Indeed, it is an easy thing to take issue with the law, the standards, the flawed tutors and guardians. “But to the hungry soul every bitter thing is sweet.” (Proverbs 27:7) If we get right down to it and are honest, we’ll lay the blame where it really belongs – at our own doorstep. Worldliness is in the heart. The all too human desire to do our own will and fulfill our own pleasure is bound to clash with whatever stands in our way sooner or later. The first clashes just happen to be with parents, who want us to do what they want as opposed to what we want. If we don’t change, the clashes are bound to continue.

We need to look beyond whether our governors and tutors truly wanted what was best for us and whether they knew what was best for us. We need to reckon with the fact that our own proud, willful, stubborn heart, however religious it tried to be, was always the real root of our problem. When we won’t stop obsessing over the impure motives and means that others used to “control” us, we only set ourselves up to fly into a dangerous overcorrection. Wanting to champion the cause of all those who were and are caught in the “bondage” of the man made, we promote a “freedom” where only God should teach us. Sounds good. But this life is often only a caricature of the true Spirit led life, where no man need teach us and the anointing teaches us all things. Our swing from law to grace is now too severe. What might have been legalism in others turns to license in us.

Be careful that in reacting against your past, you don’t gravitate toward a future outside the true camp of God. Stay humble, stay broken, make sure you are truly being led by God’s Spirit, not only in what you have liberty to do, but in what you allow yourself to think and feel.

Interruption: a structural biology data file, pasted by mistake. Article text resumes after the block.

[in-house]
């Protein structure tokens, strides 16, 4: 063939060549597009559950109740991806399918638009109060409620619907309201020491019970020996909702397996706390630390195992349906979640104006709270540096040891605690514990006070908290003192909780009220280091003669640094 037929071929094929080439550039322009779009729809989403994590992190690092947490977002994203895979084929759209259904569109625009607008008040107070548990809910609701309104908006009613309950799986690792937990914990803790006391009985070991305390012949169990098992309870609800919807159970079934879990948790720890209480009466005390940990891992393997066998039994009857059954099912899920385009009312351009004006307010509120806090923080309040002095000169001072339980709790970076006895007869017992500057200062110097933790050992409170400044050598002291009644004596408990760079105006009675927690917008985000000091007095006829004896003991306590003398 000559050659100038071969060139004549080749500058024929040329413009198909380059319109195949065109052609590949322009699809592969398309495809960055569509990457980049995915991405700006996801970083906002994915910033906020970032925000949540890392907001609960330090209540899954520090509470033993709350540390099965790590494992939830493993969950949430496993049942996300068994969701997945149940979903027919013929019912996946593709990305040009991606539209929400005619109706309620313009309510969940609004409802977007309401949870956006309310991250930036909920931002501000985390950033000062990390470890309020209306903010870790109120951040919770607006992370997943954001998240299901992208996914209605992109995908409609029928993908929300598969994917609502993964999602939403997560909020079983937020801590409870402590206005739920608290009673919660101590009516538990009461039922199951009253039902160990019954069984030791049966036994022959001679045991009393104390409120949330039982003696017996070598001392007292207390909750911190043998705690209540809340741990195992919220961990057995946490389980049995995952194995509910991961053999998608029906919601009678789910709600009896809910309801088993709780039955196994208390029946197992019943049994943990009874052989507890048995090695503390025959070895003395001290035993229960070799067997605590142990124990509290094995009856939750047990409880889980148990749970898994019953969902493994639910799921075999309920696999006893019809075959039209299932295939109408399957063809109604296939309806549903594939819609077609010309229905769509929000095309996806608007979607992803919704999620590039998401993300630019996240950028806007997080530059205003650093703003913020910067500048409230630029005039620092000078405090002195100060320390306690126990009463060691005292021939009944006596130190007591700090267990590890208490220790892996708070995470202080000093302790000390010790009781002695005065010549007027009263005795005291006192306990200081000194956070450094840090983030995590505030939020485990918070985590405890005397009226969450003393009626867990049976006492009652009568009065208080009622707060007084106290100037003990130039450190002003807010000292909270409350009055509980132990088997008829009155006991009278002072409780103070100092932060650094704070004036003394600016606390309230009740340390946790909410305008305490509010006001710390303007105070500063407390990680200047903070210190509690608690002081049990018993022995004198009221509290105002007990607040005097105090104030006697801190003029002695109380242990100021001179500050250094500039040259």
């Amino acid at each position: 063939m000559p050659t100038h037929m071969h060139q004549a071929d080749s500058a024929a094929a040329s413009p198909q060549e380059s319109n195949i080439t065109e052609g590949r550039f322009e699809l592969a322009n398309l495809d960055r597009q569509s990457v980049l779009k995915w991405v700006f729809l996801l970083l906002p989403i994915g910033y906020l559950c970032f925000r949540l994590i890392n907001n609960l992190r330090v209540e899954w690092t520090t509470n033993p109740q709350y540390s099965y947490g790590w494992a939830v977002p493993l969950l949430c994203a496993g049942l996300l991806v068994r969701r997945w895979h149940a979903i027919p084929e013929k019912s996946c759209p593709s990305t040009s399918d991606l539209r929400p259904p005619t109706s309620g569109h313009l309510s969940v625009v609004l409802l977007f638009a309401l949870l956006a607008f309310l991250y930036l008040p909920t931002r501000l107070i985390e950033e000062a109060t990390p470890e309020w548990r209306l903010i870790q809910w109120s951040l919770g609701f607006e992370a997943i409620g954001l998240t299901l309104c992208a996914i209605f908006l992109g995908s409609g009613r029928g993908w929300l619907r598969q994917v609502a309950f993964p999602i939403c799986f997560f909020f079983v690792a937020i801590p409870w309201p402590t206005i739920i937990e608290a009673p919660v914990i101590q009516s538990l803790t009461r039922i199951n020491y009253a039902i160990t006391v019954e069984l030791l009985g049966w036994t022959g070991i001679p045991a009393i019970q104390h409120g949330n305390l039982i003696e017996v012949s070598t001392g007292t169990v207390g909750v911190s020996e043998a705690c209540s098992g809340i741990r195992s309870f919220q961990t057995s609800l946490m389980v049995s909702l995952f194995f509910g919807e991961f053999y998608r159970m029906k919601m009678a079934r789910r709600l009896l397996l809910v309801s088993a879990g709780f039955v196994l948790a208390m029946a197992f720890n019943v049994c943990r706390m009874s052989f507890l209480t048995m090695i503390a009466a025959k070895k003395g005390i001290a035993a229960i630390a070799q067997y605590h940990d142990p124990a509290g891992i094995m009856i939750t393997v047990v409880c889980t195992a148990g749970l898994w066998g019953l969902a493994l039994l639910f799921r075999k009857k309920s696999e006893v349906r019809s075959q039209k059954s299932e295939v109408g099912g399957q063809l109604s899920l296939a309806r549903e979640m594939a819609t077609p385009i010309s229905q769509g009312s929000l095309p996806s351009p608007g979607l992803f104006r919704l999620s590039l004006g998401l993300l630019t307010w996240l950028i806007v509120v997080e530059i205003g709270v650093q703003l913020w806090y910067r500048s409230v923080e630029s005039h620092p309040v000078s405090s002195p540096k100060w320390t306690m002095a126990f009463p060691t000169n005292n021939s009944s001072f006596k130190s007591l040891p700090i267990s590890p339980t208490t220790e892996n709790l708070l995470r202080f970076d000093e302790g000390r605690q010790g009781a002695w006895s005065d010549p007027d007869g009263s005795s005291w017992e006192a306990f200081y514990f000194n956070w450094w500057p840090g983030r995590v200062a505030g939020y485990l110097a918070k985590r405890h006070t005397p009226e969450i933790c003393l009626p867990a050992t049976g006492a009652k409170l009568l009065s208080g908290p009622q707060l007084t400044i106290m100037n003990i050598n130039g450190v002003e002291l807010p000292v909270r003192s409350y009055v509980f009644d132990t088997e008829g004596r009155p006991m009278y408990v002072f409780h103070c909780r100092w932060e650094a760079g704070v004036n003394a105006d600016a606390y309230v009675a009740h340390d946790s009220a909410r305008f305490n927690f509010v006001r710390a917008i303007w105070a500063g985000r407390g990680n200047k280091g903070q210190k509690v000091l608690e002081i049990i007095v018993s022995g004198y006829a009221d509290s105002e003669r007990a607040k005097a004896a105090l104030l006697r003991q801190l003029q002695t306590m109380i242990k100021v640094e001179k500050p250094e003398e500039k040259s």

If we have been born again, we are called to a liberty to love one another. Those in whom the Spirit of the Son dwells do not operate in strife or bitterness. They are without malice and do not rail against any, especially parents and godly men and women who, however flawed, have sought their welfare. They don’t pass on defiling roots of bitterness and a worldly philosophy of freedom to their children. If you have indeed been so enlightened to a better way, where is the meekness, the aptness to teach your elders who missed this better way? “Brethren, if a man be overtaken in a fault, ye which are spiritual, restore such an one in the spirit of meekness; considering thyself, lest thou also be tempted.” (Galatians 6:1)

We all eventually get our chance to sit in the driver’s seat. In wanting to do things right, in wanting to show others how it ought to be done, how often do people eventually discover that they were not as wise as they thought they were. How often do children need to have children before they wake up? We live in a day where lawlessness abounds. Be careful that in reacting against your past, you don’t gravitate toward a future outside the true camp of God. Stay humble, stay broken, make sure you are truly being led by God’s Spirit, not only in what you have liberty to do, but in what you allow yourself to think and feel. Maintain a heart of love and honor toward all men. Speak evil of no one. Be kindly affectioned one toward another. Be an example more in spirit than in smartness. If you do otherwise, one day your own unregenerated children, however differently you chose to raise them, will see plenty in your guardianship (or lack thereof) to find fault with.


Michael Beck is a pastor in New York City and the main author on Signpost. You can find him on Facebook.